This figure is a vertical section of a self-acting apparatus for feeding furnaces with fuel, secured by patent in England as the invention of W. Wright, of Newcastle-upon-Tyne, and described in the London Engineer. It is intended to supply fuel regularly to the fire, is especially designed for glass furnaces, and is operated by the draft of the furnace itself. A is the cone of the glass staek or house; U is furnished with a screw fan-wheel, B, set in the wall, and revolving horizontally in the stack. The bevel gear, C D, operated by the fan, gives motion to the shaft, E, on which are gears, F G, that give motion to the vertical shaft, H, the lower end of which has a worm wheel on it that meshes into another, If, on the outer end of the archimedean screw shaft, II, working in a round casing, the inner end of which opens into the passage, N, leading to the furnace, O. The fuel h carried up by an elevator, R Ii, which is also operated bytheshaft, E, through a worm gear, S, on its outer end meshing into a worm, T. The fuel is depositedby the buckets of the elevator into the receptacle, H, thence passes down the channel, P, into the case of M, and is conveyed forward to the furnace passage, N, by an archimedian screw. As the fan wheel, B, is operated by the draft of the furnace, it follows that after it has started, it will supply fuel when properly set for the purpose in quantities proportioned to the combustion, thus forming a constant supply. As there are quite a number of glassworks in our country, this is a subject for tlie consideration of those engaged in the glass business. The apparatus ia also applicable to other kinds of furnaces. "WHILE boring an artesian well at Lafayette, Ind., very recently, after penetrating to the depth of 21G feet, a subterranean stream was reached, which, in an incredible short time, filled the well to the top. The Courier says that "Arabs in the desert could not have been more delighted " than were the citizens of that city. This experiment of an artesian well was made at the expense of the county. Literary Notice NEW AMERICAN CYOLOP.SDIA, Vol. I. D. Appleton. &Con New York. The value of a really good cyclopaedia is inestimable, because it is the collection and condensation of the facts contained in many libraries, without the dressing and adornment with which the original authors thought proper to clothe them. A learned divine was once asked by a rich man, what was the use of a library containing so many books" for," continued the man of money, "you can never read them through." " Let me," said the divine, in reply, "let me ask you, what is the use of your dictionary ? you never readit through." " Oh ! the dictionaryis of great use." " Then sir." replied the other, " what the dictionary ia to you, my library is to me—a place of reference." This ia exactly the caee of cyclopaedic literature ; one does not expect ever to read a volume through, but it is necessary that almost eveiy person should have a copy on their shelves. Concerning the cyclopaedia we are now noticing, we have to remark that the first volume—the only one published—is aa near perfection as may be : and what is best of all in our opinion, it contains an index to' itself—a thing that has long been wanted. It promises to be bulky, but as it ia being issued in parts, there can be no inconvenience in that, because the price places it within the reach of everyone, and we should advise every one to take it, for we have no doubt that it will long remain a standard, and prove a lasting honor to George Ripley and Charles A. Dana, the painstaking, accurate and talented editors. We shall take occasion to give a more critical examination of this work as we receive the subsequent volumes. THE LONDON QUARTERLY REVIEW, January, 1858. Leonard Scott &Co., New York. This number has a fine article on ' The Difficulties of Railway Engineering," another on " Tobias Smollett," and an excellent description of Woolwich Arsenal, together with many others of equal merit and utility. HOUSEHOLD WORDS, conducted by CharleB Dickens, for March. Jansen &Co., New York. In this spirited, interesting and entertaining British periodical them are so many articles that deserve especial notice that we are afraid to venture on the task. We may, however, say that in the one entitled, " A Deep Design upon Society," the master hand of the conductor ia plainly visible. AMERICAN FARMERS' MAGAZINE for March. J. A. Nash, editor and proprietor, 7 Beekman street, New York. This is a most valuable publication and should be in the hands of every farmer in the country, as it gives them all the information that they require on BubjectB which possess interest and value to their business and labor. AMERICAN DRUGGISTS' CIRCULAR AND CHEMICAL GAZETTE. H. Bridgeman, Beekman street, New York. This is a journal which contains information not only for the druggist, but,[everybody who has any desire to be taught and to hear of the discoveries and inventions which are taking place in the chemical and medical world. EDINBUEGH REVIEW. This able Review, for thiB quarter, published by Leonard Scott &Co., No. 64 Gold street, this city, contains nine sterling essays. The leader is on the " Prospects of the Indian Empire," and is a subject of intense interest at the present moment. The author of it appears to be well acquainted with the subject and to have access to the views of the British Ministry.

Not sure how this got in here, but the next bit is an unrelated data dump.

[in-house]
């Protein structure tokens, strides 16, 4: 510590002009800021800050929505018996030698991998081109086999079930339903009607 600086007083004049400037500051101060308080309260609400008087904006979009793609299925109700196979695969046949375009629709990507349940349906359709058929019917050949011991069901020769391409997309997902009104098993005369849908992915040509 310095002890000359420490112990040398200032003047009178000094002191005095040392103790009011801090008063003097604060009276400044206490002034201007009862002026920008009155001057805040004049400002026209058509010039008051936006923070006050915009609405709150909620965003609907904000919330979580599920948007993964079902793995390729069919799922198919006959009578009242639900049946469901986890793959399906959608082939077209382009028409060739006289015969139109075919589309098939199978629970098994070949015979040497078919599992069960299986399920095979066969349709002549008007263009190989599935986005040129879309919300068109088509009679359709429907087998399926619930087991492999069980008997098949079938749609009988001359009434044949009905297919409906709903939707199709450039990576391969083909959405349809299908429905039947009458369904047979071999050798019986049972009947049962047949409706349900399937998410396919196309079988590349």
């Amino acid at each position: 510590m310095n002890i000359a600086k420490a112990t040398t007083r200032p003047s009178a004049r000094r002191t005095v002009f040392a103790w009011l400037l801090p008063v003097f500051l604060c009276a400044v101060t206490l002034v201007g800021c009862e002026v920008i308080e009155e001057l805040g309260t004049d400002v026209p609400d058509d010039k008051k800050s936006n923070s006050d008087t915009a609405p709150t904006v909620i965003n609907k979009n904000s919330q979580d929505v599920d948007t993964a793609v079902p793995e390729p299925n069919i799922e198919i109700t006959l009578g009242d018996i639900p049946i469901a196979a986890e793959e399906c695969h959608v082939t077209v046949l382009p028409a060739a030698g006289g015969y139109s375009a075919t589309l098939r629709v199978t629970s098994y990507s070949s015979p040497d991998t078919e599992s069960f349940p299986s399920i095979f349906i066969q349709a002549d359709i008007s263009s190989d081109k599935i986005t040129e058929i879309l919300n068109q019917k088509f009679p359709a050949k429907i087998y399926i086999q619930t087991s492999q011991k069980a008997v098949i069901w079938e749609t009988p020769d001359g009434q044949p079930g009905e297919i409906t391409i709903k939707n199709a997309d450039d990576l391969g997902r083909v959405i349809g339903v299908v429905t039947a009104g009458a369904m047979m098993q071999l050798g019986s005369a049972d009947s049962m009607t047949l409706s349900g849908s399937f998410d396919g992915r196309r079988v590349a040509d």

This article was originally published with the title "Wright's Apparatus for Fceding Furnaces" in Scientific American 13, 27, 216 (March 1858)